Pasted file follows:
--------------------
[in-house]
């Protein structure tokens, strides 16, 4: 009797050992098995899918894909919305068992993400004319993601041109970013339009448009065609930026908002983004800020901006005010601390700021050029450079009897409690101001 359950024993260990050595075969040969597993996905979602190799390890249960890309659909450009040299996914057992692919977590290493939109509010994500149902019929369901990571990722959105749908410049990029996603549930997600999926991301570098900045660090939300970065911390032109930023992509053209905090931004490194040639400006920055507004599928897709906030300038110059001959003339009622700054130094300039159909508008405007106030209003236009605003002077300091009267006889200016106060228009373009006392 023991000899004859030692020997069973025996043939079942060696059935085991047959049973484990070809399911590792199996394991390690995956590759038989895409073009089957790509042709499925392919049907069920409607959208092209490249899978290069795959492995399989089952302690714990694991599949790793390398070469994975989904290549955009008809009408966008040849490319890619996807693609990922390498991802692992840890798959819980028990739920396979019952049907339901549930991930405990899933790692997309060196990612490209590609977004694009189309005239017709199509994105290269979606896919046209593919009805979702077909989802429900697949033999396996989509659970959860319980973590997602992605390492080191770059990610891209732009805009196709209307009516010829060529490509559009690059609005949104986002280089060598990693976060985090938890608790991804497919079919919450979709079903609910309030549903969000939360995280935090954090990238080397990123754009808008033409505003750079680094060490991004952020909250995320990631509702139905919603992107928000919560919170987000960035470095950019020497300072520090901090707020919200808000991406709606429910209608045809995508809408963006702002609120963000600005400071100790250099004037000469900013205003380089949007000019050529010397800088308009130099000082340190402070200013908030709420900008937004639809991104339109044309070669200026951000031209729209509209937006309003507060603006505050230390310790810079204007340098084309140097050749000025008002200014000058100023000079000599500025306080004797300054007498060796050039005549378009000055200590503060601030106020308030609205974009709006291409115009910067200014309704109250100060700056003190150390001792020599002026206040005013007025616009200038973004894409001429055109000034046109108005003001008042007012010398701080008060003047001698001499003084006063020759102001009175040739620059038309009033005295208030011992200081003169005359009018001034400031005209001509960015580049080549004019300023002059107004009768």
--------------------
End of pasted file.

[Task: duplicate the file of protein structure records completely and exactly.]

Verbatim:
[in-house]
């Protein structure tokens, strides 16, 4: 009797050992098995899918894909919305068992993400004319993601041109970013339009448009065609930026908002983004800020901006005010601390700021050029450079009897409690101001 359950024993260990050595075969040969597993996905979602190799390890249960890309659909450009040299996914057992692919977590290493939109509010994500149902019929369901990571990722959105749908410049990029996603549930997600999926991301570098900045660090939300970065911390032109930023992509053209905090931004490194040639400006920055507004599928897709906030300038110059001959003339009622700054130094300039159909508008405007106030209003236009605003002077300091009267006889200016106060228009373009006392 023991000899004859030692020997069973025996043939079942060696059935085991047959049973484990070809399911590792199996394991390690995956590759038989895409073009089957790509042709499925392919049907069920409607959208092209490249899978290069795959492995399989089952302690714990694991599949790793390398070469994975989904290549955009008809009408966008040849490319890619996807693609990922390498991802692992840890798959819980028990739920396979019952049907339901549930991930405990899933790692997309060196990612490209590609977004694009189309005239017709199509994105290269979606896919046209593919009805979702077909989802429900697949033999396996989509659970959860319980973590997602992605390492080191770059990610891209732009805009196709209307009516010829060529490509559009690059609005949104986002280089060598990693976060985090938890608790991804497919079919919450979709079903609910309030549903969000939360995280935090954090990238080397990123754009808008033409505003750079680094060490991004952020909250995320990631509702139905919603992107928000919560919170987000960035470095950019020497300072520090901090707020919200808000991406709606429910209608045809995508809408963006702002609120963000600005400071100790250099004037000469900013205003380089949007000019050529010397800088308009130099000082340190402070200013908030709420900008937004639809991104339109044309070669200026951000031209729209509209937006309003507060603006505050230390310790810079204007340098084309140097050749000025008002200014000058100023000079000599500025306080004797300054007498060796050039005549378009000055200590503060601030106020308030609205974009709006291409115009910067200014309704109250100060700056003190150390001792020599002026206040005013007025616009200038973004894409001429055109000034046109108005003001008042007012010398701080008060003047001698001499003084006063020759102001009175040739620059038309009033005295208030011992200081003169005359009018001034400031005209001509960015580049080549004019300023002059107004009768």